Antibiotics are introduced to livestock to encourage growth and for the treatment of diseases. These antibiotics are not completely metabolized by swine, and thus these antibiotics are excreted with their waste. This poses a potential risk to human health as these antibiotics, a potential link to antibiotic resistant bacteria, then enter the surface water, ground water, and soil. In collaboration with the US Department of Agriculture (USDA) in Bowling Green, Kentucky, this research is concerned with analyzing the degradation of tetracyclines in swine waste from an anaerobic digester. Waste samples obtained from a digester and swine waste at the USDA lab are analyzed using a solid phase extraction method with a weak cation cartridge followed by analysis with High-Performance Liquid Chromatography Mass Spectrometry (HPLC-MS). Particular interest is in the degradation of three tetracyclines (tetracycline, oxytetracycline, and chlorotetracycline). Analyses reveal the presence of low concentrations (ppb) of tetracycline and chlortetracycline in the digester samples; oxytetracycline was below the level of detection. The aim is to compare tetracycline concentrations over a period of time. Thus, providing the ability to investigate the correlation of tetracycline concentrations to the concentrations of antibiotic resistant genes.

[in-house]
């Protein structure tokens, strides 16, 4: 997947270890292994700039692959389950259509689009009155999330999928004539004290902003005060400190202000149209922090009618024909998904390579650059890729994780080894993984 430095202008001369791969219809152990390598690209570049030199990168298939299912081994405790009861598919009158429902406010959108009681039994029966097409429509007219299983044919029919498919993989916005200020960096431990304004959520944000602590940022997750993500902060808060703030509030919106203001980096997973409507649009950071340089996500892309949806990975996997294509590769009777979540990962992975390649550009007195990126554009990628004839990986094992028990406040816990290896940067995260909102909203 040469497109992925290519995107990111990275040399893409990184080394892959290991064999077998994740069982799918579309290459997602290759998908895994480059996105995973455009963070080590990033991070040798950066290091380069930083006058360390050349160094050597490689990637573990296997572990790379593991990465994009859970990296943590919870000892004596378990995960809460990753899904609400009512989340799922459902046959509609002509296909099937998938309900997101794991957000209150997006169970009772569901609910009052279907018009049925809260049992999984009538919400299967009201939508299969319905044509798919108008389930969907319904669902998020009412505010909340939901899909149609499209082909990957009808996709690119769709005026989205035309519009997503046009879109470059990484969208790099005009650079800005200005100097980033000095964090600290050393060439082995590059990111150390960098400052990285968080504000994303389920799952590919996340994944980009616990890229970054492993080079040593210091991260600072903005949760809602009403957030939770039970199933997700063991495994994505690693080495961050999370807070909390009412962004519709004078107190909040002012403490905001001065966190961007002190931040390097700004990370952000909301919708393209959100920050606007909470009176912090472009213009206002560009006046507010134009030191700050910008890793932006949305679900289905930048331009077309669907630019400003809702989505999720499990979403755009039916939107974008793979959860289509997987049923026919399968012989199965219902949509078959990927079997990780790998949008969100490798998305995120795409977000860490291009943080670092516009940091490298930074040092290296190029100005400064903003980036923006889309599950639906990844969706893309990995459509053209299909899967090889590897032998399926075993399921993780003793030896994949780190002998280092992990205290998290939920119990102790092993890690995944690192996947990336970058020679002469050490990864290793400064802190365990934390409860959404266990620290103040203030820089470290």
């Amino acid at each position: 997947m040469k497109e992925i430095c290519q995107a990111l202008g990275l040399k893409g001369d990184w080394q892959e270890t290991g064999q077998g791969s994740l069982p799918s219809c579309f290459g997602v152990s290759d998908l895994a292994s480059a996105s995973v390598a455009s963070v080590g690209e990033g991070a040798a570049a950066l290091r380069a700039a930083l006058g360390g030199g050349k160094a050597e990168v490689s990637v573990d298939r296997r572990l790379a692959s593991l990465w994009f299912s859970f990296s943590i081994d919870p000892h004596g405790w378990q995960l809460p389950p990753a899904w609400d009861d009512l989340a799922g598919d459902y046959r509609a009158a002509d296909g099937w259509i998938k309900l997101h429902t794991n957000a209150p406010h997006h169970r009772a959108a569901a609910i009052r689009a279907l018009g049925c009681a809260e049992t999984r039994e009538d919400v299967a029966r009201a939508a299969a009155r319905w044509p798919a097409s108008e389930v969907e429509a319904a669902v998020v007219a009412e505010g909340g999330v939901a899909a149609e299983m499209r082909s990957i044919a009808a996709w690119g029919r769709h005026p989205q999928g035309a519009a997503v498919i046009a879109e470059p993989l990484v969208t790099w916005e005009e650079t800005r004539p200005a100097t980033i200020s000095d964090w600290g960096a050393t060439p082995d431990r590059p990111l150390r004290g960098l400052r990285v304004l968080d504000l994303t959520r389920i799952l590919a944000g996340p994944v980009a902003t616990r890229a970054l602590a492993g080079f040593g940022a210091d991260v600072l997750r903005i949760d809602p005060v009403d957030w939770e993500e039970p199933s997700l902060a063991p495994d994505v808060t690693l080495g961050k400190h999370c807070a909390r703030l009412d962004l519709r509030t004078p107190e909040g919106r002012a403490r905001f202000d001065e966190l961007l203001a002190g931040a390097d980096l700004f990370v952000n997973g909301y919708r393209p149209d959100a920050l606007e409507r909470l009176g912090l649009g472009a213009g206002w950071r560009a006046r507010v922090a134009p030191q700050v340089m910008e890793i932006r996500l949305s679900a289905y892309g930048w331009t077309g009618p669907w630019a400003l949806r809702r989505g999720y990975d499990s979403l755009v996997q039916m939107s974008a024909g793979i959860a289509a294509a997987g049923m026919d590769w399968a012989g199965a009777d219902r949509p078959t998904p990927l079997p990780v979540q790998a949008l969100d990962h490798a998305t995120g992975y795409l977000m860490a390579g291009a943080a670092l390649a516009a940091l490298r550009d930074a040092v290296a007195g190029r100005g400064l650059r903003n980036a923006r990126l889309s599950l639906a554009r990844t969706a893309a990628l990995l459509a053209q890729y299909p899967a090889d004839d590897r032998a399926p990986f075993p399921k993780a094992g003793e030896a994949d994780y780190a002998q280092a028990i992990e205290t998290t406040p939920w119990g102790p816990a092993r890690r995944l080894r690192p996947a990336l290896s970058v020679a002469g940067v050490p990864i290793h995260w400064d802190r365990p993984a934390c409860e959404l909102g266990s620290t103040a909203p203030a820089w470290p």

Advisor(s) or Committee Chair
Dr. Eric Conte
Analytical Chemistry | Animal Experimentation and Research
Cruse, Courtney, "Detection of Tetracyclines in an Anaerobic Waste Digester Using Solid Phase Extraction and High-Performance Liquid Chromatography Mass Spectrometry" (2017). Honors College Capstone Experience/Thesis Projects. Paper 677.